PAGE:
If you’ve seen the trailers, you should have a pretty accurate idea of what “Sweet Home Alabama” will deliver: Reese Witherspoon as the clever and stylish heroine, reminiscent of the movie “Legally Blonde,” basking in her newly bankable presence.
While Andy Tennant’s “Sweet Home Alabama” treads familiar territory in the genre of romantic comedy, it does leave room for a re-examination of regional stereotypes.
Reese Witherspoon plays Melanie Carmichael, an up-and-coming New York designer who tries to hide her humble Southern roots. She lives a lie in the big city, claiming to be the daughter of aristocratic plantation owners, even though she really grew up in the tight quarters of a nearby trailer park.
In the beginning of the film, she gets engaged to Andrew (Patrick Dempsey) — the son of the mayor of New York City — in a grossly romantic scene involving a surprise midnight visit to Tiffany’s, and even better, a really huge diamond that seems to dwarf Witherspoon’s petite digits.
Before she can get married, Melanie must return home to finalize a divorce with her childhood sweetheart, played by Matthew McConaughey’s long lost twin, Jake (Josh Lucas). Once Melanie gets home, she falls right back into her small town ways and becomes doubtful of what decision to make.
This concept of a girl choosing between two boys is not a new one, but to the movie’s credit, Melanie’s decision is not made easy. The New York boyfriend is neither elitist nor repulsed by her past when he inevitably uncovers it.
Also, her hometown love is not endearingly simple; he comes across as intelligent and witty beneath a mask of slow speech and flannel shirts.
“Sweet Home Alabama” is clearly a romantic comedy, not necessarily because it is consistently funny, but because it is a lighthearted look at a classic love triangle with a few good one-liners. The film’s redeeming value is its treatment of familiar stereotypes of New York and Alabama.
Melanie’s life in New York is full of flawless model friends who have the perfect tans and exclaim “Oh my God!” with the appropriate pauses between each word for dramatic effect. Gay designers flamboyantly use the mannerisms and French catch phrases of the gay men from every TV sitcom.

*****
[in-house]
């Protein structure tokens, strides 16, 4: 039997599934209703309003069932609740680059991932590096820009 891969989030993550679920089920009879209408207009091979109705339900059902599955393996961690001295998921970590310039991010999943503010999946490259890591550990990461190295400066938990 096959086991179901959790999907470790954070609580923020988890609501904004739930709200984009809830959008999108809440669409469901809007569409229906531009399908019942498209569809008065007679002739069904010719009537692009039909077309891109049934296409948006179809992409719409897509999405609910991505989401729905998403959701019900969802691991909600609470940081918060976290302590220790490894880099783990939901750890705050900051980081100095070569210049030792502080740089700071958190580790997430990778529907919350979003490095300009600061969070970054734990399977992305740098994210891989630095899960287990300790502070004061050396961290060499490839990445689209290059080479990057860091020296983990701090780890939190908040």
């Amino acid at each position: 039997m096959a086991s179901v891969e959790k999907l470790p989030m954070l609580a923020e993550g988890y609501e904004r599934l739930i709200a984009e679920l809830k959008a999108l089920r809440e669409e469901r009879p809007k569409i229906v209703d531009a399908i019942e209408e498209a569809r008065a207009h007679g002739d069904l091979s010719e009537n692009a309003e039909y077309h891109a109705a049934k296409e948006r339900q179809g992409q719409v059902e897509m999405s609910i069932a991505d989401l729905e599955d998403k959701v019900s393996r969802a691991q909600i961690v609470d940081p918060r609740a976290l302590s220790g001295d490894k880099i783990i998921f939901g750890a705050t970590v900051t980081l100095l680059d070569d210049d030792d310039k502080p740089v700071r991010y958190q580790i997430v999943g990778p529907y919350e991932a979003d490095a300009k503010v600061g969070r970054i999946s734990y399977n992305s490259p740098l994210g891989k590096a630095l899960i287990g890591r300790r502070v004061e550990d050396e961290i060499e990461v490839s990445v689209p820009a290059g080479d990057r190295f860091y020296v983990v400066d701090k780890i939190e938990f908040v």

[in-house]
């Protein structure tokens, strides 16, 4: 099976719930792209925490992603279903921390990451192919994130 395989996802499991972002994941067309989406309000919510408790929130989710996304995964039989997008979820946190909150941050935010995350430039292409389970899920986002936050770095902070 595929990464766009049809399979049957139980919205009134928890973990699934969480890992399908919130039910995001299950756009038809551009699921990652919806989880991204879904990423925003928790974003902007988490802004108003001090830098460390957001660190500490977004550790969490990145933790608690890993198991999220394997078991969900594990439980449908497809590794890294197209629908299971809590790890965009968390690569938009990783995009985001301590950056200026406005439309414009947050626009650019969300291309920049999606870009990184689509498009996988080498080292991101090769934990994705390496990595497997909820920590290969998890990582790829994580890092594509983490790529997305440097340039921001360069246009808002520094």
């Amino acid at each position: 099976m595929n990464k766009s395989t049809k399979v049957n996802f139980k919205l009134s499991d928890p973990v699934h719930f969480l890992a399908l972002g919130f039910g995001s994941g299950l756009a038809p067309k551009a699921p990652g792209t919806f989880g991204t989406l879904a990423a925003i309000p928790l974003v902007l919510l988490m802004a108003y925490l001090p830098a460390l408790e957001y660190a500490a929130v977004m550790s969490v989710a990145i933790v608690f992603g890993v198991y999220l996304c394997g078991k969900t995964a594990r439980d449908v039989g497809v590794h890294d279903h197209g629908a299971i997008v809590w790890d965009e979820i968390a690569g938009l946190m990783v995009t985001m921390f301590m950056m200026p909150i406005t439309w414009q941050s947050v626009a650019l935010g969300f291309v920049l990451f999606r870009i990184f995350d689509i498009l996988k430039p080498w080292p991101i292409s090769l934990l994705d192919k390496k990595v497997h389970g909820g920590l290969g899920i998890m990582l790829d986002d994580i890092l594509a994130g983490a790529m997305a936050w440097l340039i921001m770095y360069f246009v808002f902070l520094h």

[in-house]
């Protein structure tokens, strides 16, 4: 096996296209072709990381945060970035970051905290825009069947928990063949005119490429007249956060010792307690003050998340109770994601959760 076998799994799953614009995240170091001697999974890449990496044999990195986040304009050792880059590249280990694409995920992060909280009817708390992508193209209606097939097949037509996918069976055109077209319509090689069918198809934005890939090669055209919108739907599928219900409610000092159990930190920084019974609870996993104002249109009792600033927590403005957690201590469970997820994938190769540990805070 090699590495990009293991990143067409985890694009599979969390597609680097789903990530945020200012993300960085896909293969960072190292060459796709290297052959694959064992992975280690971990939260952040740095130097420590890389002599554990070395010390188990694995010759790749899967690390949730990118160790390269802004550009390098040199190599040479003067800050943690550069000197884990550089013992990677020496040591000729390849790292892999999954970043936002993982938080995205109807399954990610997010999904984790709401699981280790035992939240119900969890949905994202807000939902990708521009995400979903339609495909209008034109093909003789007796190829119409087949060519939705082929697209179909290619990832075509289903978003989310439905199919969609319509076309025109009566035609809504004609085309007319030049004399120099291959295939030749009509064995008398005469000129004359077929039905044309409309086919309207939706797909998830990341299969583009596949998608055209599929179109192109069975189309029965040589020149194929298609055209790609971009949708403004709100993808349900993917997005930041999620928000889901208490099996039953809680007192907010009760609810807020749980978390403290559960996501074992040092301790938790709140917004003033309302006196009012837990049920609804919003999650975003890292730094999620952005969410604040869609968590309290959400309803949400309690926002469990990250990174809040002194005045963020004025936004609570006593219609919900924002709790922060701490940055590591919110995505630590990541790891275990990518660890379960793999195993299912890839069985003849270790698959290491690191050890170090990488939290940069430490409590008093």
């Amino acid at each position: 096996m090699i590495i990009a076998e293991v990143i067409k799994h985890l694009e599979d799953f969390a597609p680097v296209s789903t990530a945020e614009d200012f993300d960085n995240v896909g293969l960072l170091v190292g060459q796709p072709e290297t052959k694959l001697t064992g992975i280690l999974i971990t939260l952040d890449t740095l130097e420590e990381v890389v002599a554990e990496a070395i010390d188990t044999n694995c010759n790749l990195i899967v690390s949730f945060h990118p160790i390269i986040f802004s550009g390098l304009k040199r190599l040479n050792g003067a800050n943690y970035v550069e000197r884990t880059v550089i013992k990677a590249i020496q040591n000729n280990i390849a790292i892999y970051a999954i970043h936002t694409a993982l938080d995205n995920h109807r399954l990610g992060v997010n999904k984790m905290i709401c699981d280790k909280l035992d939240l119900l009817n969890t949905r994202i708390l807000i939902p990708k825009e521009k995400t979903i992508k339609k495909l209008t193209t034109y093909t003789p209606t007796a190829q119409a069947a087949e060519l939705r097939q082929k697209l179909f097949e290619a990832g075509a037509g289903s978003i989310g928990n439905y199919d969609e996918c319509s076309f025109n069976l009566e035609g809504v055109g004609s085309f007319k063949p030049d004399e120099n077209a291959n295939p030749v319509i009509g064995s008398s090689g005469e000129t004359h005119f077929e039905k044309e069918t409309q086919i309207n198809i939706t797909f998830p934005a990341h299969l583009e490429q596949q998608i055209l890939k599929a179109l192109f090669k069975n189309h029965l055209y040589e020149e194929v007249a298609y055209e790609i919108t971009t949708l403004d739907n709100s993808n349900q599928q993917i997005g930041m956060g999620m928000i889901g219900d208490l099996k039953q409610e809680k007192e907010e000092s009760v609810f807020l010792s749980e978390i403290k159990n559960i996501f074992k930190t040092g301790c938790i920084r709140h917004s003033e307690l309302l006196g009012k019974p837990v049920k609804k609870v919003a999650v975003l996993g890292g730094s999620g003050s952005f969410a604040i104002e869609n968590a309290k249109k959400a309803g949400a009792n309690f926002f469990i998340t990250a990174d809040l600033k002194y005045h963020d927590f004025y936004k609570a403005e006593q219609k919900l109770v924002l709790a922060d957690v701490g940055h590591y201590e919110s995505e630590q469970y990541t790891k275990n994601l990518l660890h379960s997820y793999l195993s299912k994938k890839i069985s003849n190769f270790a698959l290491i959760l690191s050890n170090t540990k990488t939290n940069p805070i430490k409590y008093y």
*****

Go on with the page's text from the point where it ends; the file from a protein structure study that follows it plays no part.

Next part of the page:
On the flip side, Pigeon Creek, Ala., remains unchanged in the eight years Melanie stays away, complete with her parents Earl and Pearl, a closeted gay man named Bobby Ray (Ethan Embry), and a gang of former cow-tippers, whose members now climb the water tower to drink and swing their cowboy boots.
But a simpler movie would have left the stereotypes at that. This movie embraces them and shows the genuine appeal of the people associated with them. Her New York friends, upon finding out the truth by coming down South, never question Melanie or think less of her.
The people from her past, while disappointed with the New York airs Melanie sometimes mounts, forgivingly welcome her back. There are surprises in store for Melanie when she writes off certain members of her old life as deadbeats and failures. “Sweet Home Alabama” builds up the stereotypes, and to a certain extent, knocks them down.
For Melanie, both lives can fit since no one is necessarily the city girl or the country bumpkin. But also, no one leaves his or her past completely behind, try as he or she may. The town serves as a personification of the draw of Melanie’s history, and it does a good job of pulling her home to where the heart is.
In the end, “Sweet Home Alabama” is a feel-good movie with a sporadic sense of humor. Reese Witherspoon is in her cute-girl, comic groove and the rest of the cast does a good job complementing her. The film is not a terribly original romantic comedy, but it does a good job of addressing the perceptions of the North and the South and their ideas of each other. “Sweet Home Alabama” is an enjoyable watch, if for no other reason than you know it’s got a fitting and catchy theme song.